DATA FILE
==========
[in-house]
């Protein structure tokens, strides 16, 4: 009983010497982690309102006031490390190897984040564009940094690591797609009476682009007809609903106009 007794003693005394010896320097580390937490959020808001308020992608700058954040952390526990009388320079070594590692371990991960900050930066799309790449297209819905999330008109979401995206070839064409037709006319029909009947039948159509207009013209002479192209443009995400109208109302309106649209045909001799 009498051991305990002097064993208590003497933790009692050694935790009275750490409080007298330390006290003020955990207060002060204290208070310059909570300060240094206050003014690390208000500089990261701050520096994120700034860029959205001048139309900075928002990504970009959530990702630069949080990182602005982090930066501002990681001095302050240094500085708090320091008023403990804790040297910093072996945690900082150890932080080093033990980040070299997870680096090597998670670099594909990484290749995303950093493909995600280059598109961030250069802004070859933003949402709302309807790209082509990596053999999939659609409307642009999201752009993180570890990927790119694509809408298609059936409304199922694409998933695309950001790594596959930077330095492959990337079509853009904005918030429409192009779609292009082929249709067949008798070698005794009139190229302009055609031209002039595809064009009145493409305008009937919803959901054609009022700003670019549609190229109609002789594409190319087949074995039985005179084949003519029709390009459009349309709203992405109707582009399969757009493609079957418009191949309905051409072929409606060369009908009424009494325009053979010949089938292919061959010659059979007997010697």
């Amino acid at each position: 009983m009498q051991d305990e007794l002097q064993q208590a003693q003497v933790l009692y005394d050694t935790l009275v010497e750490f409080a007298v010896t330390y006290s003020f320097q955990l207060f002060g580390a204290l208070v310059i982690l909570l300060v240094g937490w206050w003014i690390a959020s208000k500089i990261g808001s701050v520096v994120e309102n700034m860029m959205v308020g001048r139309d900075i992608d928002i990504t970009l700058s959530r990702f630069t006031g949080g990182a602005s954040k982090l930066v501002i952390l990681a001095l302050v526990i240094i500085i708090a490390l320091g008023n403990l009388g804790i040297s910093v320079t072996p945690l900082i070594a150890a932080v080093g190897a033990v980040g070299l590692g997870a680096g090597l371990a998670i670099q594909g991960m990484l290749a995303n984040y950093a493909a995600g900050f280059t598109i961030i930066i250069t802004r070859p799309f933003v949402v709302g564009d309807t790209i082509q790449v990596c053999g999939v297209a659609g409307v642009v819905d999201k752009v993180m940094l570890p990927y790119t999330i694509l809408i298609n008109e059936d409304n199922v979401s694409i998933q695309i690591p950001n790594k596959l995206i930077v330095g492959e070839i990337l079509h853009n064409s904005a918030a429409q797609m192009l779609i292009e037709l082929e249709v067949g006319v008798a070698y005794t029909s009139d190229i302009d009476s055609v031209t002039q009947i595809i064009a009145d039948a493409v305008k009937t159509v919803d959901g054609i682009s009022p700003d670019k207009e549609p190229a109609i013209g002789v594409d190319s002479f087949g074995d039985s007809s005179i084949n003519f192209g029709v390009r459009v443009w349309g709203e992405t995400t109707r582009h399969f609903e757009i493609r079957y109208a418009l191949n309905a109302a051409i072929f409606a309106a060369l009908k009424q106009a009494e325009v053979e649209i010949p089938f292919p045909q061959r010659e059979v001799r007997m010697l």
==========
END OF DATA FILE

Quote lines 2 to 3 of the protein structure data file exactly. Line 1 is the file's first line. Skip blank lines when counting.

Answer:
């Protein structure tokens, strides 16, 4: 009983010497982690309102006031490390190897984040564009940094690591797609009476682009007809609903106009 007794003693005394010896320097580390937490959020808001308020992608700058954040952390526990009388320079070594590692371990991960900050930066799309790449297209819905999330008109979401995206070839064409037709006319029909009947039948159509207009013209002479192209443009995400109208109302309106649209045909001799 009498051991305990002097064993208590003497933790009692050694935790009275750490409080007298330390006290003020955990207060002060204290208070310059909570300060240094206050003014690390208000500089990261701050520096994120700034860029959205001048139309900075928002990504970009959530990702630069949080990182602005982090930066501002990681001095302050240094500085708090320091008023403990804790040297910093072996945690900082150890932080080093033990980040070299997870680096090597998670670099594909990484290749995303950093493909995600280059598109961030250069802004070859933003949402709302309807790209082509990596053999999939659609409307642009999201752009993180570890990927790119694509809408298609059936409304199922694409998933695309950001790594596959930077330095492959990337079509853009904005918030429409192009779609292009082929249709067949008798070698005794009139190229302009055609031209002039595809064009009145493409305008009937919803959901054609009022700003670019549609190229109609002789594409190319087949074995039985005179084949003519029709390009459009349309709203992405109707582009399969757009493609079957418009191949309905051409072929409606060369009908009424009494325009053979010949089938292919061959010659059979007997010697």
């Amino acid at each position: 009983m009498q051991d305990e007794l002097q064993q208590a003693q003497v933790l009692y005394d050694t935790l009275v010497e750490f409080a007298v010896t330390y006290s003020f320097q955990l207060f002060g580390a204290l208070v310059i982690l909570l300060v240094g937490w206050w003014i690390a959020s208000k500089i990261g808001s701050v520096v994120e309102n700034m860029m959205v308020g001048r139309d900075i992608d928002i990504t970009l700058s959530r990702f630069t006031g949080g990182a602005s954040k982090l930066v501002i952390l990681a001095l302050v526990i240094i500085i708090a490390l320091g008023n403990l009388g804790i040297s910093v320079t072996p945690l900082i070594a150890a932080v080093g190897a033990v980040g070299l590692g997870a680096g090597l371990a998670i670099q594909g991960m990484l290749a995303n984040y950093a493909a995600g900050f280059t598109i961030i930066i250069t802004r070859p799309f933003v949402v709302g564009d309807t790209i082509q790449v990596c053999g999939v297209a659609g409307v642009v819905d999201k752009v993180m940094l570890p990927y790119t999330i694509l809408i298609n008109e059936d409304n199922v979401s694409i998933q695309i690591p950001n790594k596959l995206i930077v330095g492959e070839i990337l079509h853009n064409s904005a918030a429409q797609m192009l779609i292009e037709l082929e249709v067949g006319v008798a070698y005794t029909s009139d190229i302009d009476s055609v031209t002039q009947i595809i064009a009145d039948a493409v305008k009937t159509v919803d959901g054609i682009s009022p700003d670019k207009e549609p190229a109609i013209g002789v594409d190319s002479f087949g074995d039985s007809s005179i084949n003519f192209g029709v390009r459009v443009w349309g709203e992405t995400t109707r582009h399969f609903e757009i493609r079957y109208a418009l191949n309905a109302a051409i072929f409606a309106a060369l009908k009424q106009a009494e325009v053979e649209i010949p089938f292919p045909q061959r010659e059979v001799r007997m010697l």